The hub portion 76 may comprise an overload clutch of the coil spring type, designated 77 in FIG. 11. This type of clutch is well known in the art, an example being a Hilliard model L 2-l-3l3A coil spring type of clutch. It is the function of an overload clutch to limit the torque transmitted between driving and driven shafts which may be in telescopic relationship, as are bushing 68 and lower portion 80. An overload clutch so employed in the presently disclosed apparatus will prevent excessive torque from being applied to the cap 45 when it is being assembled to vial 50, whereby damage to a lug of the cap or to the surfaces of the generally J-shaped groove in the vial is prevented.
The barrel 66 is journalled in a bushing 86. The bushing 86 is carried by a lower horizontal flange 88 extending from the support 20. As shown in FIG. 2, the flange 88 is bolted to support 20. The lower portion 80 of barrel 66 is received in the bushing 86 in order that the barrel will be guided and supported for rotation about a vertical axis on the spindle 64.
A turning ring 92 is disposed between the hub portion 76 and an annular bevel 90 on the spindle 64. It is the function of the turning ring 92 to transmit to the barrel 66 the rotational movement resulting from fric tional engagement between the turning block 62 and a contact surface 94 on the turning ring 92. As a result, the barrel 66 turns in the direction of arrow 63.
Turning ring 92 is mounted on the bushing68, coaxially with the barrel 66, for rotation on the lower end of the spindle 64, being keyed together by a key 95. As best seen in FIG. 4, the underside of the turning ring 92 is provided with a annular recess 96 which is correspondingly shaped to the upper surface of the hub portion 76, these parts being held in spaced-apart relationship by means of a compression spring 98 between them. With this arrangement, turning motion transmitted to the turning ring 92 is transmitted through to the barrel 66. Since the spring 98 is only partly compressed, vertical motion transmitted from the spindle 64 to the barrel 66 will be yieldingly resisted during further compression of the spring 98.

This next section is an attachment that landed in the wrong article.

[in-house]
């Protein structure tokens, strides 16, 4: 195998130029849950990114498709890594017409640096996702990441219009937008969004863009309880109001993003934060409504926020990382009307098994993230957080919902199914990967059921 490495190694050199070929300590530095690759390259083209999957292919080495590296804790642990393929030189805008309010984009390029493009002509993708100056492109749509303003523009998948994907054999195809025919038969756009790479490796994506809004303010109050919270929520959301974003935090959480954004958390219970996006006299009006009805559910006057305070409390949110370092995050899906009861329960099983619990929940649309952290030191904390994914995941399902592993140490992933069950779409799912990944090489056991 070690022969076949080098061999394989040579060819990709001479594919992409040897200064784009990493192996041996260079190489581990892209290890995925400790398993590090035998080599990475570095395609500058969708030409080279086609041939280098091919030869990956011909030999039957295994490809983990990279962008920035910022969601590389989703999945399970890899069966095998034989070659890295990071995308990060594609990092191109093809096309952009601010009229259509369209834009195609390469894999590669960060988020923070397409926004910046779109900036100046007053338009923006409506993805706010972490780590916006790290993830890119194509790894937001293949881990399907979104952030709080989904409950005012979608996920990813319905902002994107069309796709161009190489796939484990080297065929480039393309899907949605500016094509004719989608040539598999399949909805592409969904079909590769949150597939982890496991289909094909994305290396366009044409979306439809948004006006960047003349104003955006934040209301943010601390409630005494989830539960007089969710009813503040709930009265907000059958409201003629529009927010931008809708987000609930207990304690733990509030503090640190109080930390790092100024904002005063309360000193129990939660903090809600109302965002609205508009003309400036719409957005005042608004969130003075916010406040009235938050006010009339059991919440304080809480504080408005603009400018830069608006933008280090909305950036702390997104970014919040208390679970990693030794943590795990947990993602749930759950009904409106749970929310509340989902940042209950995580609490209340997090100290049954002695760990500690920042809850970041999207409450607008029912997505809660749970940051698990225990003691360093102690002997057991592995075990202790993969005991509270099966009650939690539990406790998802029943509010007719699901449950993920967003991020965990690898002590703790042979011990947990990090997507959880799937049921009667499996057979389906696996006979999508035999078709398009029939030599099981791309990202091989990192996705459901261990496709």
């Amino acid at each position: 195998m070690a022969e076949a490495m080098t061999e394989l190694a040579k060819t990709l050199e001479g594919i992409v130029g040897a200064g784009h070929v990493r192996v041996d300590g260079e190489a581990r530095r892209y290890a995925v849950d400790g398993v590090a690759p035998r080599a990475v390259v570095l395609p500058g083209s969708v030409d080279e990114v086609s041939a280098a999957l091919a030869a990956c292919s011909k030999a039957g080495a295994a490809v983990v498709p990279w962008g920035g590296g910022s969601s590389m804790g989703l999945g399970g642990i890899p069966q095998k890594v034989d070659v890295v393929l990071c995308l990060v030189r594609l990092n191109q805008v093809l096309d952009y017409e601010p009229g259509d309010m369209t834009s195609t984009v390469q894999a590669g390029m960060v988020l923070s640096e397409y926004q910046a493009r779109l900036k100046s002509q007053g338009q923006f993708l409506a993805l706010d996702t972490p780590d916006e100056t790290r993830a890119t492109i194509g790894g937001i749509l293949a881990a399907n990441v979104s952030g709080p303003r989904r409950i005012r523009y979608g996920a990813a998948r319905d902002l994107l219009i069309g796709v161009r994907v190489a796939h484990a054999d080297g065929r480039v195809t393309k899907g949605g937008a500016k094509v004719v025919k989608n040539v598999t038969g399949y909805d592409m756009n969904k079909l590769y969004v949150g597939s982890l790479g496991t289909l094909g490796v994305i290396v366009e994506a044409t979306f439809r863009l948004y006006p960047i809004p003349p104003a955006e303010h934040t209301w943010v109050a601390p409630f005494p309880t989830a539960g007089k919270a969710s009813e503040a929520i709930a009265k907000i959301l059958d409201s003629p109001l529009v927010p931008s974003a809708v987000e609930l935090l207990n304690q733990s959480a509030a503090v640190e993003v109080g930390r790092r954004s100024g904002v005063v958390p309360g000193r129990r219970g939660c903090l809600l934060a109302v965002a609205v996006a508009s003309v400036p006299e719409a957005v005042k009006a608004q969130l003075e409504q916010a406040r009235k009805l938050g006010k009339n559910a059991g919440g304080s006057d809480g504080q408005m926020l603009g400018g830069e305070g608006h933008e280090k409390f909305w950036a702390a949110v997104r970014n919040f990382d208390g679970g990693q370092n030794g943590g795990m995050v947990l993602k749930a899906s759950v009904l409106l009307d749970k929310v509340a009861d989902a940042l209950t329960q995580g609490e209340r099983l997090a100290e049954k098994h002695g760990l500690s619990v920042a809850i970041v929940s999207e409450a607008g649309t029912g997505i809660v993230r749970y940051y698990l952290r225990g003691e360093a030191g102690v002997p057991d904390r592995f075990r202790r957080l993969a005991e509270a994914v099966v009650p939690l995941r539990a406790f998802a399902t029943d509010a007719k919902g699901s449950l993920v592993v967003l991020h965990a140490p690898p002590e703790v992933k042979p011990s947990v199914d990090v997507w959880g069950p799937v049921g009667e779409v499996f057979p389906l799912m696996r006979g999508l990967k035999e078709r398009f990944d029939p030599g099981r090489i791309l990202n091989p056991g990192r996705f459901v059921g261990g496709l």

The upper portion of the spindle 64 is supported for vertical, sliding motion by a sleeve bushing 100. The bushing 100 is rigidly connected to an upper, horizontal flange extending from the support 20. The sliding fit between the bushing 100 and the enlarged portion of the spindle 64 above the bevel 90 holds the spindle 64 against lateral motion and yet permits free sliding motion in vertical direction. A pin 104 extends horizontally through the spindle 64 and a pair of opposed vertical slots 106 in a sleeve bushing 100 in order to hold the spindle 64 against rotation about the longitudinal axis of the spindle.
At the upper end of the spindle 64 is an'annular flange 108 mounting a bifurcated extension 110. Pivotally supported to the extension 110 by a horizontally extending axle pin 112 is a roller 114. The roller 114 engages the camming surface 38 of the overhead cam 34 in order to transmit vertical motion through the spindle 64, to the barrel 66. A compression spring 116 is disposed between the upper, horizontal flange 102 and the annular flange 108 in order to bias the roller 114 into engagement with the camming surface 38. The spring 116 is maintained in compression as the roller 114 traverses the cam 34. The spring 116 yieldingly resists downward motion of the spindle 64 under the camming action of the overhead cam 34.